Sunday, November 28, 2010

A Hartley Thanksgiving

Do you love when sitcoms begin at the end and work their way backwards? I do. So here goes. This is how our Thanksgiving weekend ended. Eli, completely pooped out in the back of the Tahoe. How did he get this way?

Well, we went carouseling at the Fantasy of Trees.

Attended the grand lighting of downtown Knoxville's Christmas Tree

Father and son did some serious bonding over fireworks.

Mom and baby picked out ornaments.

Saw the Holiday train exhibit at UT's garden. (It was awesome!)

Enjoyed some serious holiday family time.

Paused on Volunteer Landing for some family shots by the river.

And it all began with Thanksgiving Day lunch at Calhoun's on the River. Mmm. Nothing says Thanksgiving like some slow-roasted chicken, Spinach Maria and corn pudding. Yum. Here's the boy enjoying his first Turkey Day a la restaurant. We'll do a home for the holidays Thanksgiving when Eli's old enough to remember it ... maybe.

Sunday, November 21, 2010

we've reached double digits - 1 0

Eli is 10 months old! This pic is from the Fantasy of Trees at the Knoxville Convention Center. He's on the front end of a Polar Bear/Tennessee Train. Good thing I only have 2 more of the month by month pics to do because I get slower and slower getting these up each month.

Elijah is loads of fun! He's totally into Peek-a-Boo, chasing games, and riding along on his john deere tractor, patty cakish games, tickling and big open mouth kisses. He also likes to pull hair-but that is not so much fun.

Eli is pulling to standing and even takes wobbly steps along with his ride-along toys or holding onto chairs or the couch. I even peeked in on him during a non-nap to find him toddling around his crib holding onto the railing...awesome. In other breaking out news- he loves buckles, clasps and ties. He studies them intently and tries to put them together. I think he's just waiting for the day when his strength and dexterity are enough to break out of his car seat.

Eli also really enjoys "helping" mom. He helps me fold clothes by grabbing them and crawling around. He helps me cook by banging pots and crawling into the fridge. He even helps unload the dishwasher (spoon by spoon) and dryer (piece of lint by piece of lint).

He has 2 little tooth nubs barely poking through his gums. - Nights around our house have been loads of fun lately with these two shiny white chompers making their presence known. Though mommy is firmly night weaning - and by firm I mean I rock him back to sleep now instead of nursing. He's upper two teeth are also coming in strong, perhaps he'll get them for Christmas.... We sing for them daily.

Saturday, November 6, 2010

My Ideal Church

For the past couple months Rob and I have been part of a Church Planting Small Group at Crossings.

We were given this assignment a couple weeks ago:
"In 50-100 words describe your ideal church"

Of course I went over by a word or two, but here's what my dream church would be like:

My Ideal Church...

Is very welcoming. We have fun together and celebrate often. We share our joys together so well that they're enough to carry us through life's sorrows. We live close to one another and spend days intricately involved in each others' lives. We care about people around us in a non-do-gooder way. We care about the earth, the health of our families, and the world around us in uncool ways. We hold each other accountable. We do all this because we love Jesus and he is so good to us.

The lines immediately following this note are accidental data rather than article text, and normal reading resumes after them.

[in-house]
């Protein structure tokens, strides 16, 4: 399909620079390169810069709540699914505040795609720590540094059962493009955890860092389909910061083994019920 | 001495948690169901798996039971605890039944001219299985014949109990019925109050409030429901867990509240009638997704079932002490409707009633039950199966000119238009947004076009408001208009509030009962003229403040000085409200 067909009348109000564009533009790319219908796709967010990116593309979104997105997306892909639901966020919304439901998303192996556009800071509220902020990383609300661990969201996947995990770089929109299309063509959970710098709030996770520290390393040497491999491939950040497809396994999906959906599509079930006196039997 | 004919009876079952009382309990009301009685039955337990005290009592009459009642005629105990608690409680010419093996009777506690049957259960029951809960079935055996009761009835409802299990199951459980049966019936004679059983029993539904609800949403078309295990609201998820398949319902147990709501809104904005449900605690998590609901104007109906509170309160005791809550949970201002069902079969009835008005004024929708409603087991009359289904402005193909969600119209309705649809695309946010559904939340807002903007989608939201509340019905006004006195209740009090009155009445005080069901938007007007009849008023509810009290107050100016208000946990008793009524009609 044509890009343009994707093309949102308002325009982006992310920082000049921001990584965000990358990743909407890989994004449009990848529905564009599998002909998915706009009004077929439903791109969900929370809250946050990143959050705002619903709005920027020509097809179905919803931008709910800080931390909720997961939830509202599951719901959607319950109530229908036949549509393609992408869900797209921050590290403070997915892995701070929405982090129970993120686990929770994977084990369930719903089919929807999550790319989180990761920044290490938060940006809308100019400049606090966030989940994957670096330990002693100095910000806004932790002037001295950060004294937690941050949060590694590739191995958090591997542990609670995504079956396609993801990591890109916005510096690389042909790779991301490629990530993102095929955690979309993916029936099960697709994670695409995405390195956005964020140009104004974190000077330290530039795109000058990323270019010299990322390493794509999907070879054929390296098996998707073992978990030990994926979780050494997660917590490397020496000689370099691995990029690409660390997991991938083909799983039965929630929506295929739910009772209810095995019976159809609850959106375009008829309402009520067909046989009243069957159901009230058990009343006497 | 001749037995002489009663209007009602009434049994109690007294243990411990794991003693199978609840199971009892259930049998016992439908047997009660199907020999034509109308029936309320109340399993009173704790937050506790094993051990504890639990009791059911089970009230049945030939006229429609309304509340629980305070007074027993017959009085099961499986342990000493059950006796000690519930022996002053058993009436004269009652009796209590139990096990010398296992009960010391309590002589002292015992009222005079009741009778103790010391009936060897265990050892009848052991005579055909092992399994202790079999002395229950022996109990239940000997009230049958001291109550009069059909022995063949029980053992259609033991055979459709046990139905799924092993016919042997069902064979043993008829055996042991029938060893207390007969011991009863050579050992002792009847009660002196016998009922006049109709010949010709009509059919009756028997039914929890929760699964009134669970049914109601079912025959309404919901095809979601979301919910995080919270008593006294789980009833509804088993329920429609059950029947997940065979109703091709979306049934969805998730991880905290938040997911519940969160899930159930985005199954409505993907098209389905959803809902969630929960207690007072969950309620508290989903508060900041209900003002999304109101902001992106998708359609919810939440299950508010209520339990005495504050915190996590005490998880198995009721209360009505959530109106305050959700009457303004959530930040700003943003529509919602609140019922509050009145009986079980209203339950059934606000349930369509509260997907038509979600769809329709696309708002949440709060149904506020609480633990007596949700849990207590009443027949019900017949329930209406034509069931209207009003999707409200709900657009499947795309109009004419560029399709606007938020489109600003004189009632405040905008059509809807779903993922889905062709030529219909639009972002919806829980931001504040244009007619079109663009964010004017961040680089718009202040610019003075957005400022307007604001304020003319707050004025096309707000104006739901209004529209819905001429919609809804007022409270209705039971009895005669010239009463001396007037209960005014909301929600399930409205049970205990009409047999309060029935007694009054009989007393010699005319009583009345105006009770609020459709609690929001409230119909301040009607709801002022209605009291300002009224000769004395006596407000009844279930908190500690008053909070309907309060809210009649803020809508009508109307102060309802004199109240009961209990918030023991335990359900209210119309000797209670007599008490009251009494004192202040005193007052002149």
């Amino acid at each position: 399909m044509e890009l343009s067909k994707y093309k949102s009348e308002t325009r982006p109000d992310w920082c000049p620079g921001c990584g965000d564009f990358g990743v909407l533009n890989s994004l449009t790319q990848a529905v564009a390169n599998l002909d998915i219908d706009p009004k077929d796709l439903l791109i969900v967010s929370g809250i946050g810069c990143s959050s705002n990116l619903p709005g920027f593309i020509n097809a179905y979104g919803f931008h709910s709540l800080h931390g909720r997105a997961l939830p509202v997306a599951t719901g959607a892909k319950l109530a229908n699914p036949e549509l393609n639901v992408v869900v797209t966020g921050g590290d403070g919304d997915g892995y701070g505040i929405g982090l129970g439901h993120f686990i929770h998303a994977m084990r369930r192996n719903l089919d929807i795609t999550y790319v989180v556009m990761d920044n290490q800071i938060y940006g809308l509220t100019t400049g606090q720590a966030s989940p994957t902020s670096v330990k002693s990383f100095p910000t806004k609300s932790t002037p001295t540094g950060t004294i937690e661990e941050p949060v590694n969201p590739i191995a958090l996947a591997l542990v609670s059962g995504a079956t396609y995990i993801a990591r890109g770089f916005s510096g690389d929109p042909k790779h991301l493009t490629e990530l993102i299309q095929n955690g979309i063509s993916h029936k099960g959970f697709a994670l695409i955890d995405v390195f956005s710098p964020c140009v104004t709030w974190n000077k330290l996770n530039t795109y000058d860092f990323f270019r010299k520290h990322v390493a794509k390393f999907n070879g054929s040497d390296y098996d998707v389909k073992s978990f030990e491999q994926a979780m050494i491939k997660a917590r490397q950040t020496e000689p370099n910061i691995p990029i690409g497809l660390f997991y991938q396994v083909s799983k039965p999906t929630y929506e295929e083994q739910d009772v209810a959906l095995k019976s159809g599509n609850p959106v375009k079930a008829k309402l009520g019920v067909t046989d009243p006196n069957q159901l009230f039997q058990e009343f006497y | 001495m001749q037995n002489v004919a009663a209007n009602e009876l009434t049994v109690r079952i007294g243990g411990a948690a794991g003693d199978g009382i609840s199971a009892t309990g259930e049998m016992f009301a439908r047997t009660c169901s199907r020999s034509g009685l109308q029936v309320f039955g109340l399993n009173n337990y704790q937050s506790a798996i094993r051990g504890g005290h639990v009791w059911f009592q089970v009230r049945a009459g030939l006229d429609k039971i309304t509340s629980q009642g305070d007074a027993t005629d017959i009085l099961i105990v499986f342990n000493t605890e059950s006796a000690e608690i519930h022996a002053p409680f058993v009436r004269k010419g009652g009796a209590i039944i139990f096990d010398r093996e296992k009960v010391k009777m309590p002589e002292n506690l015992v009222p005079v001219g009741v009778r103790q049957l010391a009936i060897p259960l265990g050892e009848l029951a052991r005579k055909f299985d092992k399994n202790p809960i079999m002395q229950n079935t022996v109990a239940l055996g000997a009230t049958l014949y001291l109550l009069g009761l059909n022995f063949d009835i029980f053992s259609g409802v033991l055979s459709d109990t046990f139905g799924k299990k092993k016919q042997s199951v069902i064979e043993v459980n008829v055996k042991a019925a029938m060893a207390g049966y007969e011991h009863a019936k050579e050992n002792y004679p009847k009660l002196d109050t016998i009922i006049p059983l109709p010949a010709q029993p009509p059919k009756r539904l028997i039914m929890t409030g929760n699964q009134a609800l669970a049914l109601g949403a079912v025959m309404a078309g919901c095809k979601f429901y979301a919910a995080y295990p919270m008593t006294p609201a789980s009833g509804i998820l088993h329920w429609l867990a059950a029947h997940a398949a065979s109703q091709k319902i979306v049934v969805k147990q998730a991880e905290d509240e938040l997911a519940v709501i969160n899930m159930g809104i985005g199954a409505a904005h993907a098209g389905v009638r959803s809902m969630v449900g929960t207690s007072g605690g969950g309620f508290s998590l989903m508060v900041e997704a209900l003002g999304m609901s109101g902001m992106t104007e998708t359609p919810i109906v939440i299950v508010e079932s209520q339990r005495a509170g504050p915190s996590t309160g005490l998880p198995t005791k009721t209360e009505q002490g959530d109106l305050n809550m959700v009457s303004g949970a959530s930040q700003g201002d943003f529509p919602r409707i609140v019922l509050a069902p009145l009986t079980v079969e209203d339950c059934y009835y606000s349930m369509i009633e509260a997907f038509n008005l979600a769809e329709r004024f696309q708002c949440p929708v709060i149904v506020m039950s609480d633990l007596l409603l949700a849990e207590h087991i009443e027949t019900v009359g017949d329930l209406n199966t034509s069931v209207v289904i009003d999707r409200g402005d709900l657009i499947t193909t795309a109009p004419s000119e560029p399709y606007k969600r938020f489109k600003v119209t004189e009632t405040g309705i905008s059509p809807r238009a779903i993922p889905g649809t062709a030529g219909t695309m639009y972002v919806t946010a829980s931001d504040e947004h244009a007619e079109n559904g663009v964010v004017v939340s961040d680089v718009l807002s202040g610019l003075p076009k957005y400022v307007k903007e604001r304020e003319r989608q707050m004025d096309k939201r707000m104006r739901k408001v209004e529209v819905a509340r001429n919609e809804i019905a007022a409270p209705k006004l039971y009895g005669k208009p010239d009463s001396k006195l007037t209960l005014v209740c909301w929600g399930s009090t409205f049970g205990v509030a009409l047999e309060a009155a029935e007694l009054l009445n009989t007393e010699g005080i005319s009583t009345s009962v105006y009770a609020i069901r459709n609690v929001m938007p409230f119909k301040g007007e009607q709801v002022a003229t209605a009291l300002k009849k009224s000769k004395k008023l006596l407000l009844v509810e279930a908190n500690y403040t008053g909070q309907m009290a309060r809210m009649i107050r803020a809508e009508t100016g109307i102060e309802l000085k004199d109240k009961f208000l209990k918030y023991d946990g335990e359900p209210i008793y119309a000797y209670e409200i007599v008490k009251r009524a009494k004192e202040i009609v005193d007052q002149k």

On Sunday mornings the songs are real, the teaching sound and moving. The love of God palpable. baby can cry throughout.

Mark Nelson summed up my 102 word description in 1 word - Community. Yes, I think that's it!

Thursday, November 4, 2010

Mama Worry, Go Away

Mama Worry and her sister Mama Guilt have been beating down my door.

Before Eli was ever born Rob and I decided that we were going to parent like Eli was our 4th kid. We weren't going to panic, we would let him eat off the floor, and the 5 second rule would be extended to, if he finds it he can have it - germs can be our friend. We'd play pass the baby at parties and church and everyone would be happy and relaxed.

This lasted until week 17 of Eli's life when he stopped breathing during the night. I woke from a bad dream, checked on Elijah and found him sleeping gray and breathless. I thank God for waking me from that nightmare and giving us the state of mind to do rescue breaths to bring our little boy back to us. For letting there be time.

Nothing was ever found to be wrong with him and Dr.s labeled it a "near miss SIDS". Needless to say, this rocked our world and a sleep monitor for Eli finally allowed Rob and I to sleep soundly through the night and stop taking shifts. But, oh did Mama Worry bend my ear. Does he have brain damage, are doctors missing something, will it happen again, can we save him again, did I cause it somehow?

I suffered some serious post-traumatic stress and felt the after-effects of adrenaline in my body for days. I totally know now how moms lift cars and do all manner of crazy feats to save their babies. Within a couple weeks we resumed a new normal; our reality changed based on what we'd experienced. We celebrated having Eli with us, but unlike ever before we realized that he was in God's hands for protection and provision. We got to love, care for and look after this little boy, but he wasn't ours alone. Life could be fragile.

I struggled to take back our relaxed parenting style. For the couple months following, I was on edge. Nervous and doubting most everything. But I adopted a 'fake it 'til you make it' strategy; remaining calm and nonchalant on the outside, while quietly resolving paranoid fears in my mind endlessly entertaining Mama Worry and Mama Guilt. However unhealthy, my 'fake it 'til you make it strategy actually did work. And our healthy little boy grew and grew unencumbered by psycho mom.